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C.D. Warner, et al., comp.  The Library of the World’s Best Literature.
An Anthology in Thirty Volumes.  1917.
 
The Present Duty
By Paul Desjardins (1859–1940)
 
THERE are many of us who at times have forgotten our personal troubles, however great they were, by picturing to ourselves the moral distress of souls around us, and by meditating on the possible remedy for this universal ill. Some remain serene before this spectacle; they resign themselves to fatal evil and inextricable doubt; they look with cold blood on that which is. Others, like the one who speaks here, are more affirmative because they are more impassioned, more wounded, knowing neither how to forget nor how to be patient, nor yet how to despair peaceably; they are less troubled by that which is, than by that which ought to be; they have even turned towards that which ought to be, as towards the salvation for which their whole heart is calling. It is their weakness not to know how to interest themselves for any length of time in what does not in some way assume the aspect of a duty that concerns them. They do not contest, in fact, that it is a weakness not to be able to look with a disinterested eye on disease, corporal or spiritual; a weakness to feel the necessity of having something to do at the bedside of the dying, even if that something be in vain,—to employ the anguish of one’s heart in preparing, even up to the supreme moment, remedies in the shadow of the chamber.  1
  We are in a state of war. It would be almost cowardly to be silent about our intimate beliefs, for they are contradicted and attacked. We must not content ourselves with a pacification or truce which will permit us with facile weakness to open all the pores of our intelligence to ideas contrary to our conviction. It is necessary on the contrary to gird ourselves, to intrench ourselves. There is to-day, between us and many of our contemporaries, an irreconcilable disagreement that must be faced, a great combat in which parts must be taken. As far as I can see this is what it is. In a word, are subjection to animal instinct, egoism, falsehood, absolutely evil, or are they merely “inelegances”?—that is to say, things deprecated just at present, but which, well ornamented and perfumed with grace, might not again attract us, satisfy us, furnish us a type of life equivalent after all to the life of the sages and saints; for nothing shows us with certainty that the latter is any better than the former. Are justice and love a sure good, a sure law, and the harbor of safety? Or are they possible illusions, probable vanities? Have we a destiny, an ideal, or are we agitating ourselves without cause and without purpose for the amusement of some malicious demiurge, or simply for the absurd caprice of great Pan? This is the question that divides consciences. A great subject of dispute; surely greater than that of the divinity of Jesus Christ, for example, than that even of the existence of a personal God, or of any other purely speculative question you please; and above all, one more urgent: for there are counter-blows in it, which frighten me in my every-day existence,—me, a man kept to the business of living from the hour I awake to the light until the hour I go to sleep; and according to the answer I may give myself on this point, is the spirit in which I dig in my little garden.  2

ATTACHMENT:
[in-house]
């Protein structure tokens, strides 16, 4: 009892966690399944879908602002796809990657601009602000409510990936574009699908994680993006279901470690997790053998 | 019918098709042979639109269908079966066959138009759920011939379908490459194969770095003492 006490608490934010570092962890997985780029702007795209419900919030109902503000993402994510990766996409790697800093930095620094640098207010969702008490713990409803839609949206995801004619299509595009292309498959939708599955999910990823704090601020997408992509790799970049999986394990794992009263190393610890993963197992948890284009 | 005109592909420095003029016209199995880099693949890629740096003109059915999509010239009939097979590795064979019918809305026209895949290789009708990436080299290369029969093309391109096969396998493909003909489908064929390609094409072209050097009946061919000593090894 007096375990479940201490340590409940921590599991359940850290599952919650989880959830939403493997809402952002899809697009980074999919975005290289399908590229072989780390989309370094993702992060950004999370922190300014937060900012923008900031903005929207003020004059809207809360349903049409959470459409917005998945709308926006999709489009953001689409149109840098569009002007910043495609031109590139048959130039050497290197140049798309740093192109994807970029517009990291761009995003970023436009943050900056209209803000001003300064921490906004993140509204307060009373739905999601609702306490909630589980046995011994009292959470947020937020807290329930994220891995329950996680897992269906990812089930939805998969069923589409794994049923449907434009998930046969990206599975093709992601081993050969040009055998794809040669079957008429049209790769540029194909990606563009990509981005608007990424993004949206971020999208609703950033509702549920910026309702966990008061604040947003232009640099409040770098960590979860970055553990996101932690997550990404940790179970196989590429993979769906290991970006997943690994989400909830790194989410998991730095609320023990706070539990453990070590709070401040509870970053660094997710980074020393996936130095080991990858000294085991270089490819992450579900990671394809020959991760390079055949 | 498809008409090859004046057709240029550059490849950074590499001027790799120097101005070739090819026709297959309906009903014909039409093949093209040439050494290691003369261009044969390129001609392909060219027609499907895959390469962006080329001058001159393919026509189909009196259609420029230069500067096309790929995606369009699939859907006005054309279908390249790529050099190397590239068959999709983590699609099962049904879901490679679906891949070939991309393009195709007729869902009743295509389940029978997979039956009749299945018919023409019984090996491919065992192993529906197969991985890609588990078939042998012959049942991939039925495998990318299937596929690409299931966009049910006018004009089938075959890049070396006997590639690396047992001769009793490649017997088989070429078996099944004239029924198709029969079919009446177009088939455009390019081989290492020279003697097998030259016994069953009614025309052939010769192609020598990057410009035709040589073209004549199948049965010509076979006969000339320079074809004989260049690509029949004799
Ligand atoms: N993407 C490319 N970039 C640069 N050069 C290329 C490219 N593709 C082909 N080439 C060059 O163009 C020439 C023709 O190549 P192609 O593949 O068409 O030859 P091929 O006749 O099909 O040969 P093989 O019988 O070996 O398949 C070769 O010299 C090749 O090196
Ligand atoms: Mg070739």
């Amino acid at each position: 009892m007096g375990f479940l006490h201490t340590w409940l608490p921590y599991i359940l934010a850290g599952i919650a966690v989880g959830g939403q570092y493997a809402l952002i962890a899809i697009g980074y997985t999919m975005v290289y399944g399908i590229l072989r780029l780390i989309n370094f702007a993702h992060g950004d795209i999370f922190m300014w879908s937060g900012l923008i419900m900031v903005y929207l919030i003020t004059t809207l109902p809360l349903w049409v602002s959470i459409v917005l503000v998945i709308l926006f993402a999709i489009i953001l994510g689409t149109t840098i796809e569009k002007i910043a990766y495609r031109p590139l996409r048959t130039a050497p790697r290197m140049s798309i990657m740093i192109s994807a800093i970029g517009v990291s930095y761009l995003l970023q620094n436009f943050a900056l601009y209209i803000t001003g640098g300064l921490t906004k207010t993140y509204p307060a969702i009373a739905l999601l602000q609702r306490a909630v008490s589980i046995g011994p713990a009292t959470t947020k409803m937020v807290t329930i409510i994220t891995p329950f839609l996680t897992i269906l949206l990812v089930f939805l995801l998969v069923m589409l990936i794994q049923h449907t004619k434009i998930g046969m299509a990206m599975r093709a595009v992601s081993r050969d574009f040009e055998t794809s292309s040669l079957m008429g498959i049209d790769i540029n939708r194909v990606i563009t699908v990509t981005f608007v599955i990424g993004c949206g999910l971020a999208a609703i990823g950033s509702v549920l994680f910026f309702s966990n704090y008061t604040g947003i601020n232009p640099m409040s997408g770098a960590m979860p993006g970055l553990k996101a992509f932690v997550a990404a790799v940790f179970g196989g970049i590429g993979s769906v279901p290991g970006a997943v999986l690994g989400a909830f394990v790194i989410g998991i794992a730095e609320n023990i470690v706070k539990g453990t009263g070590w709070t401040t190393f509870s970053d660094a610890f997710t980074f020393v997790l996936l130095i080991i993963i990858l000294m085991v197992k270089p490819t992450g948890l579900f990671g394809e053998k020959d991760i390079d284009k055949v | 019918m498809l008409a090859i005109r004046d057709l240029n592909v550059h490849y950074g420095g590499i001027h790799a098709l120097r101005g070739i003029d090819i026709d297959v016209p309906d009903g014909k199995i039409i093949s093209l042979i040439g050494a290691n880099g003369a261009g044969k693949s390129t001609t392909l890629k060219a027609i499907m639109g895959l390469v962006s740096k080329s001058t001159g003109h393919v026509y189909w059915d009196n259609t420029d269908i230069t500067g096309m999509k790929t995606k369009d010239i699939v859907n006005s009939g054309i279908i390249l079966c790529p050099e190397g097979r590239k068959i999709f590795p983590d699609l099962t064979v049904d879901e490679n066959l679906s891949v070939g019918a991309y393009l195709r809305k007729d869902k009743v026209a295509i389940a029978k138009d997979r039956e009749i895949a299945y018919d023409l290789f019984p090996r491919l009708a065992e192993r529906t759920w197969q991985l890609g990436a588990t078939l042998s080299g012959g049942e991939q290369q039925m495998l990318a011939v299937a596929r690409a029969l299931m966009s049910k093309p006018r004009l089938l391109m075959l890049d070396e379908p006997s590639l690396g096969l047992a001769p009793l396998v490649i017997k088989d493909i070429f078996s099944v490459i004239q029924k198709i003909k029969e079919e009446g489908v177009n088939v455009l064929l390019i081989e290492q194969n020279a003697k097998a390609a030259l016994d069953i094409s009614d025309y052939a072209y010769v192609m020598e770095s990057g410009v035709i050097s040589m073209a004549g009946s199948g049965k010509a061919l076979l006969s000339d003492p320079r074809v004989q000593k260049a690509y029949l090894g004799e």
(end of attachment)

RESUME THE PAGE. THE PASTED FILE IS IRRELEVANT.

Personally I have taken sides, after reflection; after experience also, I do profess with conviction that humanity has a destiny and that we live for something. What is to be understood exactly by this word humanity? In short, I know not, only that this, of which I know nothing, does not exist yet, but it is on the road to existence, on the road to make itself known; and that it concerns me who am here. What must be understood by this word destiny? I do not know much more; I have only, so far, dreams about it, dreams born of some profound but incommunicable love, which an equal love only could understand; my conscience is not pure enough to conceive a stronger conviction; I only affirm that this destiny of humanity, if it were known, would be such that all men, ignorant or simple, could participate in it. It is already something to know that, in short, I see at least by lightning-flashes, from which side the future will shine; and I walk towards it, and live thus, climbing up in a steep dark forest towards a point where a light is divined, a light that cannot deceive me, but which the obtruding branches of a complicated and apparent life hide from me. That which will bring me nearer it is not arguing about the probable nature of the light, but walking; I mean, fortifying in myself and others a will for the Good….  3
  We have on one side undecided and lukewarm allies, on the other adversaries; and we are forced necessarily to combat. This necessity will become clearer each day;… it is the “antagonism of negatives and positives—of those who tend to destroy and those who tend to reconstruct.”… There is no question here, be it understood, of knowing whether we are deceiving ourselves in choosing such or such a particular duty; that I would concede without trouble, having always estimated that our moral judgments, like our acts, have need of ceaseless revision and amelioration, according to an endless progression. There is a question of much more; of knowing in an absolute manner whether there be a duty for us or not…. Good is in fact that which ought to be. Like Christ, who according to St. Paul is not a Yes and a No, but a Yes, duty is a Yes; to slip into it the shadow of a possibility of a No is to destroy it….  4
  The men of to-day are thus negatives or positives, as they range themselves under one opinion or the other. And they must range themselves under one of the two. They cannot escape. The question which divides us, to know whether we live in vain, imposes itself upon every one who opens his lips or moves his finger, upon every conscious being who breathes. That So-and-so never speaks of it, never thinks of it, may be; but their lives answer for them and testify loudly enough. I confess that at first sight the negatives seem for the moment the more numerous. They include many groups, which I shall not enumerate here. I range with them the charming uncertain ones, like M. Renan and his melodious disciples, the sombre and nihilistic Buddhists; all those to whom the law of the completion of man through the good is indeed foolish and chimerical, since their lives imply the negation of it: I mean to say the immense multitude of those who live in any kind of way, good easy people, refined possibly, from caprice, coquetry or laziness, but in complete moral anæsthesia.  5